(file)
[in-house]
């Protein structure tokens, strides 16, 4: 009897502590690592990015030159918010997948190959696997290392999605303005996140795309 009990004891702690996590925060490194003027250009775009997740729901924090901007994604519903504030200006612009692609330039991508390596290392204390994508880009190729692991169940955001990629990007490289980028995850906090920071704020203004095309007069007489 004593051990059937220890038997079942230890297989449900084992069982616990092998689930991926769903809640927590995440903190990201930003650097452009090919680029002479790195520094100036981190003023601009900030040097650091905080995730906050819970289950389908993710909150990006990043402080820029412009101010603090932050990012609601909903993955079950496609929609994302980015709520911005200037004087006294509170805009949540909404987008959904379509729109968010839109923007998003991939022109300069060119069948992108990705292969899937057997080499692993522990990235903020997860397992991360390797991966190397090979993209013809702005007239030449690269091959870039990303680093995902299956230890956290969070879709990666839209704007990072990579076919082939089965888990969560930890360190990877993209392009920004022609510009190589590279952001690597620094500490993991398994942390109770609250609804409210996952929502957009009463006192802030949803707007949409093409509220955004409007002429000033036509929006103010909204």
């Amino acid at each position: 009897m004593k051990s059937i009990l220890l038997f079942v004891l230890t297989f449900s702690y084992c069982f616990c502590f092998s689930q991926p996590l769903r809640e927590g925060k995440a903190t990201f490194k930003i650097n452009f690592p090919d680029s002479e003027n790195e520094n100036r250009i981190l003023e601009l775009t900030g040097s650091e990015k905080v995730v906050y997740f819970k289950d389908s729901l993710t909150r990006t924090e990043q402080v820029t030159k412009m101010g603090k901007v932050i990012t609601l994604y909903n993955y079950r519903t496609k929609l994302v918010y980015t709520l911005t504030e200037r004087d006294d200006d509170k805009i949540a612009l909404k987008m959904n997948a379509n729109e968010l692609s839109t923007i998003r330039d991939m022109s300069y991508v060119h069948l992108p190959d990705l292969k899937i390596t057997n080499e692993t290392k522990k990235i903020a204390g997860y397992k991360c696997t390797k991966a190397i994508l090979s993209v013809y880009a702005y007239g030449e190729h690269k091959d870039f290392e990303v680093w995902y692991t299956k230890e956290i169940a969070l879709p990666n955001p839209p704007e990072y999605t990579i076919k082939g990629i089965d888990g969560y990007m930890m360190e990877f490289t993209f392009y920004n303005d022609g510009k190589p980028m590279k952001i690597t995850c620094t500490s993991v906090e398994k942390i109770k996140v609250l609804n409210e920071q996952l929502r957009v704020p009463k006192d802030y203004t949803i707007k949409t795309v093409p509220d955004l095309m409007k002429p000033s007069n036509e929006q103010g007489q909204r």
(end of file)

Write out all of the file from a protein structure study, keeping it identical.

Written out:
[in-house]
């Protein structure tokens, strides 16, 4: 009897502590690592990015030159918010997948190959696997290392999605303005996140795309 009990004891702690996590925060490194003027250009775009997740729901924090901007994604519903504030200006612009692609330039991508390596290392204390994508880009190729692991169940955001990629990007490289980028995850906090920071704020203004095309007069007489 004593051990059937220890038997079942230890297989449900084992069982616990092998689930991926769903809640927590995440903190990201930003650097452009090919680029002479790195520094100036981190003023601009900030040097650091905080995730906050819970289950389908993710909150990006990043402080820029412009101010603090932050990012609601909903993955079950496609929609994302980015709520911005200037004087006294509170805009949540909404987008959904379509729109968010839109923007998003991939022109300069060119069948992108990705292969899937057997080499692993522990990235903020997860397992991360390797991966190397090979993209013809702005007239030449690269091959870039990303680093995902299956230890956290969070879709990666839209704007990072990579076919082939089965888990969560930890360190990877993209392009920004022609510009190589590279952001690597620094500490993991398994942390109770609250609804409210996952929502957009009463006192802030949803707007949409093409509220955004409007002429000033036509929006103010909204």
């Amino acid at each position: 009897m004593k051990s059937i009990l220890l038997f079942v004891l230890t297989f449900s702690y084992c069982f616990c502590f092998s689930q991926p996590l769903r809640e927590g925060k995440a903190t990201f490194k930003i650097n452009f690592p090919d680029s002479e003027n790195e520094n100036r250009i981190l003023e601009l775009t900030g040097s650091e990015k905080v995730v906050y997740f819970k289950d389908s729901l993710t909150r990006t924090e990043q402080v820029t030159k412009m101010g603090k901007v932050i990012t609601l994604y909903n993955y079950r519903t496609k929609l994302v918010y980015t709520l911005t504030e200037r004087d006294d200006d509170k805009i949540a612009l909404k987008m959904n997948a379509n729109e968010l692609s839109t923007i998003r330039d991939m022109s300069y991508v060119h069948l992108p190959d990705l292969k899937i390596t057997n080499e692993t290392k522990k990235i903020a204390g997860y397992k991360c696997t390797k991966a190397i994508l090979s993209v013809y880009a702005y007239g030449e190729h690269k091959d870039f290392e990303v680093w995902y692991t299956k230890e956290i169940a969070l879709p990666n955001p839209p704007e990072y999605t990579i076919k082939g990629i089965d888990g969560y990007m930890m360190e990877f490289t993209f392009y920004n303005d022609g510009k190589p980028m590279k952001i690597t995850c620094t500490s993991v906090e398994k942390i109770k996140v609250l609804n409210e920071q996952l929502r957009v704020p009463k006192d802030y203004t949803i707007k949409t795309v093409p509220d955004l095309m409007k002429p000033s007069n036509e929006q103010g007489q909204r």